More jobs qualify as 'green'
It has something to do with windmills — or hybrid cars.
It's related to alternative and renewable energy. It's solar power.
That's what people told me comes to mind when they think of “green” or “clean” jobs. As one person summed up what they know about green jobs, “I really haven't the foggiest.”
Green jobs are either “jobs in businesses that produce goods or provide services that benefit the environment or conserve natural resources” or they are “jobs in which workers' duties involve making their establishment's production processes more environmentally friendly or use fewer natural resources,” according to the federal Bureau of Labor Statistics.
What kinds of jobs might that be?
Here are a few green job openings I found through the staffing firm Greenjobs. They include energy adviser for Conservation Services Group, where you would conduct “residential energy assessments to identify energy-efficiency improvement opportunities.”
But not all of them sound so technical.
GCI Solar has a sales job opening. Conservation Services Group also is looking for someone to work with marketing to put in place “integrated marketing communications and advertising programs.” The company also wants a program operations manager for a high-efficiency furnace replacement program.
An investment company in the United Kingdom that operates in the renewable-energy industry needs a portfolio manager to manage the firm's assets. A company in Brazil with an expanding wind business needs a project manager to oversee “construction of several small and big onshore wind projects.”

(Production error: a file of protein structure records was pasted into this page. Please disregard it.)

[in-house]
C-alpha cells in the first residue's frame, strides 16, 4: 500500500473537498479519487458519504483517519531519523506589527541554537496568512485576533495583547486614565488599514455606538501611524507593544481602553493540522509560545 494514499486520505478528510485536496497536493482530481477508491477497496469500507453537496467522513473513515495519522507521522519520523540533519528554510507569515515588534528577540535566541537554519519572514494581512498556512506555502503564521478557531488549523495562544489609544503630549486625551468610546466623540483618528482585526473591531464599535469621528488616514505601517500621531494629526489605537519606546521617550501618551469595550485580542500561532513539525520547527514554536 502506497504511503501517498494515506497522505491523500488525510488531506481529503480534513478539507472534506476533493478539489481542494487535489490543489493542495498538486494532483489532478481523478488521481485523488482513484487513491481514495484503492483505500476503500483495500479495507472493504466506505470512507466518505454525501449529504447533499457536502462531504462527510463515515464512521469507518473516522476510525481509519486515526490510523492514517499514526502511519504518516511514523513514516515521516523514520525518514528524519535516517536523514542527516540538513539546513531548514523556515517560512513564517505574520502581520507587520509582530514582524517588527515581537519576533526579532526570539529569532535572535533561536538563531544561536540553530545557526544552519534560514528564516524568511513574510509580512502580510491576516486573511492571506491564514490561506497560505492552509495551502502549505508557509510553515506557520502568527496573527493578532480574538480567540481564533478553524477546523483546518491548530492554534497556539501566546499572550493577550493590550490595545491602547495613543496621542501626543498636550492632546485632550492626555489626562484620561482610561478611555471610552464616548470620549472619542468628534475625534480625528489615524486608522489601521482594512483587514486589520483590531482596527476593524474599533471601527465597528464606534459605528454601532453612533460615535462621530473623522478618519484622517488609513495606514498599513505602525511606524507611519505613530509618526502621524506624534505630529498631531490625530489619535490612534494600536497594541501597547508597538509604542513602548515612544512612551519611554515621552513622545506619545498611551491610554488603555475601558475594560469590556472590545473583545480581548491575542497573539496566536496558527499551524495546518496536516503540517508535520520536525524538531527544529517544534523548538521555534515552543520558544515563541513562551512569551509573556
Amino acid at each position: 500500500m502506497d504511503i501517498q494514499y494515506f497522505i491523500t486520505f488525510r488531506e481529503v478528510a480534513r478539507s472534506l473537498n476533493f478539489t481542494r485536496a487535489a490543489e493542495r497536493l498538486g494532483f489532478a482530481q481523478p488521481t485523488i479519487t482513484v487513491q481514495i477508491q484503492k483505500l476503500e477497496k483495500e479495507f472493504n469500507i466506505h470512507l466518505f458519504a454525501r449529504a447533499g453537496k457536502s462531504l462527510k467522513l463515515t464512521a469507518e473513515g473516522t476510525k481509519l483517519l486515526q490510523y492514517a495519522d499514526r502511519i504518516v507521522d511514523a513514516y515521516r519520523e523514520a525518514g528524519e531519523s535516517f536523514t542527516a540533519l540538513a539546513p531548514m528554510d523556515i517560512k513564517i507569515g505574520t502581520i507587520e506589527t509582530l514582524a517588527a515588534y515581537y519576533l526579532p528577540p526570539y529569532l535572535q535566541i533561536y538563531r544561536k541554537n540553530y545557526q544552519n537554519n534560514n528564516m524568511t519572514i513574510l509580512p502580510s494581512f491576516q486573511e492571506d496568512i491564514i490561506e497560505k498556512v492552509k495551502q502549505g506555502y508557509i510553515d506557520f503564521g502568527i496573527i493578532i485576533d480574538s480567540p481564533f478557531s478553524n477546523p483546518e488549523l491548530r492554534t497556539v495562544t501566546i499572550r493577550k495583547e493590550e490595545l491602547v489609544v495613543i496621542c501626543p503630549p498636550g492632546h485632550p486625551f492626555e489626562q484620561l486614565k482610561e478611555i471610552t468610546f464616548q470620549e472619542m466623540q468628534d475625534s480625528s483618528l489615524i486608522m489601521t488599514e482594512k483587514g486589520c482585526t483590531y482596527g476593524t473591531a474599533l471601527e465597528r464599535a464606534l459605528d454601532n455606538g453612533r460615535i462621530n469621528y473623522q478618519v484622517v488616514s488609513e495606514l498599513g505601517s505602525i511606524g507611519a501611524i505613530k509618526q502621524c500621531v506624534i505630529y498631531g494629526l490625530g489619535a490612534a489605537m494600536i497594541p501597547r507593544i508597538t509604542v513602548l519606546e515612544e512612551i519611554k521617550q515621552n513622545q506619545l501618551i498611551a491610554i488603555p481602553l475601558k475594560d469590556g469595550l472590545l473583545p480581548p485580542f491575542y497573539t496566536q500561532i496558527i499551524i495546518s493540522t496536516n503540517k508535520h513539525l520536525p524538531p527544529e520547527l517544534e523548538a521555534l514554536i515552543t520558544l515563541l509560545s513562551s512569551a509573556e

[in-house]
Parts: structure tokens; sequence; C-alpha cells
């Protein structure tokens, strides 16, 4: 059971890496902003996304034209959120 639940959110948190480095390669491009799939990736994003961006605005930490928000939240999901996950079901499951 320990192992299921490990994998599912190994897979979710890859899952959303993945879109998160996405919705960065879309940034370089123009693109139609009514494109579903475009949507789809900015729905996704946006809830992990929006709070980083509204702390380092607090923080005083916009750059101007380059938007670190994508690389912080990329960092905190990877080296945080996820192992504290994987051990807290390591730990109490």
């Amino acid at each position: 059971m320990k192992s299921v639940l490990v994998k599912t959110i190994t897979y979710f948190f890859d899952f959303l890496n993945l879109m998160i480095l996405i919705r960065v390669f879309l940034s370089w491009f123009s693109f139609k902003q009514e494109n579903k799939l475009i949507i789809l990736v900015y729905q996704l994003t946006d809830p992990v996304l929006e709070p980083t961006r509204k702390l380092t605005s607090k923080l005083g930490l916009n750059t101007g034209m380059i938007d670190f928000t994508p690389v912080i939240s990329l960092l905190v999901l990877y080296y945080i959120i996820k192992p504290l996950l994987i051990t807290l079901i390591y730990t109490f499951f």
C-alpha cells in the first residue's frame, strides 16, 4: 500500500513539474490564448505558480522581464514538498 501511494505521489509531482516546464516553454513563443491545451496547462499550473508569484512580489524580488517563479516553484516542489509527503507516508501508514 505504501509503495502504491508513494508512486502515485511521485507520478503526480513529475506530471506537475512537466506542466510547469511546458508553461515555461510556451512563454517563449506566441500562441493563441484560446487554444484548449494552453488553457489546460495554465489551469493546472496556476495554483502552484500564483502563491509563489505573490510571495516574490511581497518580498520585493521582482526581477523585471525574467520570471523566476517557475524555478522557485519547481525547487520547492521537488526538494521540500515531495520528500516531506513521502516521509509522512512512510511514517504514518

A company that's expert in “developing engineering and operating large-scale photovoltaic systems” seeks a lawyer.
The solar industry is experiencing tremendous growth, says Ecotech Institute, which trains students for solar, wind and renewable-energy jobs.
In the first quarter of 2013, the institute's Clean Jobs Index, which aggregates all available clean jobs in the United States, listed more than 8,000 solar jobs. Since August 2012, Ecotech found that the U.S. solar industry has added nearly 14,000 jobs — a 13.2 percent growth rate.
As solar power usage expands, more workers will be needed to manufacture solar panels, build power plants and install solar panels. Project managers will be needed to oversee the work and sales representatives to sell product.
Ecotech's index found almost 750,000 clean jobs posted across the United States between January and March.
As these goods and services expand, not just technical workers — such as wind technicians, energy engineers and electrical maintenance technicians — will be needed. All kinds of people could be in demand: administrative, finance, law, marketing and sales.
So when you think green jobs, think, “What do companies that benefit the environment or conserve natural resources need to operate and grow?”
Then think, “How can I help them do that?”
Career consultant Andrea Kay is the author of “This Is How To Get Your Next Job: An Inside Look at What Employers Really Want.”Write to her at firstname.lastname@example.org.
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